Thursday, April 9, 2015

Rhodes's legacy

There was a statue of Cecil John Rhodes at the foot of the steps leading to the centre of the University of Cape Town.  He was honoured because he had donated the land on which the University sits.  It is a magnificent site, probably one of the most dramatic sites for any university in the world, nestling under the crags of Devil's Peak with a view across the Cape Flats to distant mountains, with oceans to left and right.
However, Rhodes’ statue has become, in the words of one Stephen Grootes, the “equivalent of a racist swastika.” Worse, he says the Rhodes scholarships “were really set up with the intent of creating more white men like him with the same ideals.” Unfortunately Grootes shows himself to be as bigoted and racist as he claims Rhodes was.  Any reading of Rhodes’ Will shows him to be surprisingly wise, prescient and even pacifist.

For instance, clause 24 of the Will is unequivocal – “No student shall be qualified or disqualified for election to a Scholarship on account of his race or religious opinions.” For 1901 this was an extraordinary qualification – racism was rife at that time.  Five years later a man from central Africa named Ota Benga was exhibited in the monkey house of the Bronx zoo as part of an exhibit on evolution.”[1] No-one who has any sense of history and the way in which what is “normal” can change can fail to recognize that Rhodes was way ahead of his time. Clearly Rhodes did not want to create “more white men like him with the same ideals.”

There is a thesis popular in politically correct circles that Rhodes did not mean “race” when he said “race”.  The thesis holds that Rhodes understood “race” to define other classes of whites like boers. If this were so, then Rhodes was a racist as now understood. 

I think the argument is nonsense.  First, by saying “qualified or disqualified” he made it quite clear that he wanted the scholarships to be fully inclusive.  Secondly, his inclusiveness extended to religion.  We need to remember that anti-semitism was rife at that stage.  Indeed, Rhodes paid £5,338,650 for the assets of Kimberley Central, the largest cheque ever written, so consolidating the Kimberley mine. Part of the deal required Barney Barnato of Kimberley Central to become a member of the Kimberley Club, which up to that time had excluded Jews such as Barnato. So for Rhodes to call on the Trustees to ignore “religious opinions” was as wise as his call to ignore race.

Apollon Davidson quotes Rhodes as saying "I could never accept the position that we should disqualify a human being on account of his colour." Further, the Rhodes Trustees chose the first Black Rhodes Scholar only five years after Rhodes' death, in 1907, so they certainly did not view "race" any differently. So saying that he did not mean "race" as we understand it, but some politically correct interpretation of his meaning of "race", is absolute nonsense. And just to clinch things, it helps to remember that when Rhodes was elected Prime Minister of the Cape Colony, over 40% of the electorate were non-white - on a qualified franchise, to be true, but enfranchised nevertheless.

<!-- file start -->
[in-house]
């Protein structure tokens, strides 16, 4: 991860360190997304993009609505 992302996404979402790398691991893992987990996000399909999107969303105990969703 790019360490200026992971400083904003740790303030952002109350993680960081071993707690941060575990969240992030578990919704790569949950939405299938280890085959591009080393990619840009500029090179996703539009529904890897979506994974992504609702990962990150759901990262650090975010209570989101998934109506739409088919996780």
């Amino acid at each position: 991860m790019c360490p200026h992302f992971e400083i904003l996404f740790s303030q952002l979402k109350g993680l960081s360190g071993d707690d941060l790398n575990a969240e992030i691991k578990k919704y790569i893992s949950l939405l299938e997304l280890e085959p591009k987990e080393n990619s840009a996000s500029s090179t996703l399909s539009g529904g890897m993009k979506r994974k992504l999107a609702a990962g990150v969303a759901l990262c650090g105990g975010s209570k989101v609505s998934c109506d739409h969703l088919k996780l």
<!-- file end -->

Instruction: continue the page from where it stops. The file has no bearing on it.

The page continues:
Of course, he failed to recognize the potential of women, but he was a man of his times.  Britain only gave a qualified franchise to women in 1918 and full franchise in 1928.

That he wanted men with ideals is undoubted. Clause 23 of the Will says that students “elected to the Scholarships shall not be merely bookworms - -.” Of course, they had to have achieved excellence in literary and scholarly things, and in “manly outdoor sports.” They had to show qualities of “truth, courage, devotion to duty, sympathy for and protection of the weak, kindliness, unselfishness and fellowship.” Above all Rhodes sought “moral force of character and instincts to lead” because he believed this would guide the Scholar “to esteem the performance of public duties as his highest aim.” 

The Scholars have borne out Rhodes’ hopes.  The list of past Scholars includes a host of household names, many of whom have attained the peak of academic excellence, or become leading jurists and scientists.  Among them there is, of course, Bill Clinton, 42nd US President, and the forthcoming election may well have a Rhodes Scholar candidate for US Presidency, Bobby Jindal, who was conceived in India, imported into America in his mother’s womb, and is presently the Governor of Louisiana.  I know of no other scholarship which has had such a history of success in identifying future leaders of the global society.

But I was really struck by Rhodes’ foresight when I came to a late codicil. “I leave five yearly scholarships at Oxford - - to students of German birth, the scholars to be nominated by the German Emperor - -. The object is that an understanding between the three great powers will render war impossible, and educational relations make the strongest tie.”  This in 1901?  Victoria was still on the throne, and her nephew was the German Emperor. Yet Rhodes foresaw even the possibility of war between the nations, and took such steps as he could to strive for peace. 

Perhaps after all the rage over his duplicitousness towards Lobenguela, Rhodes’ basic pacifist instinct can be recognized.  How else can one understand Lobenguela’s Bayete salute at Rhodes’ burial?

So yes, the Rhodes statue is a reminder of the excesses of colonialism, and that leaves traces of anger even today.  But no, he did much that was good and for that he needs to be remembered.  Move him near the grave of the first Vice-Chancellor of UCT, Sir John Carruthers Beattie.  It is a peaceful spot in the woods, just off the track that Rhodes used to ride on his way to the prominence where his Memorial now stands.


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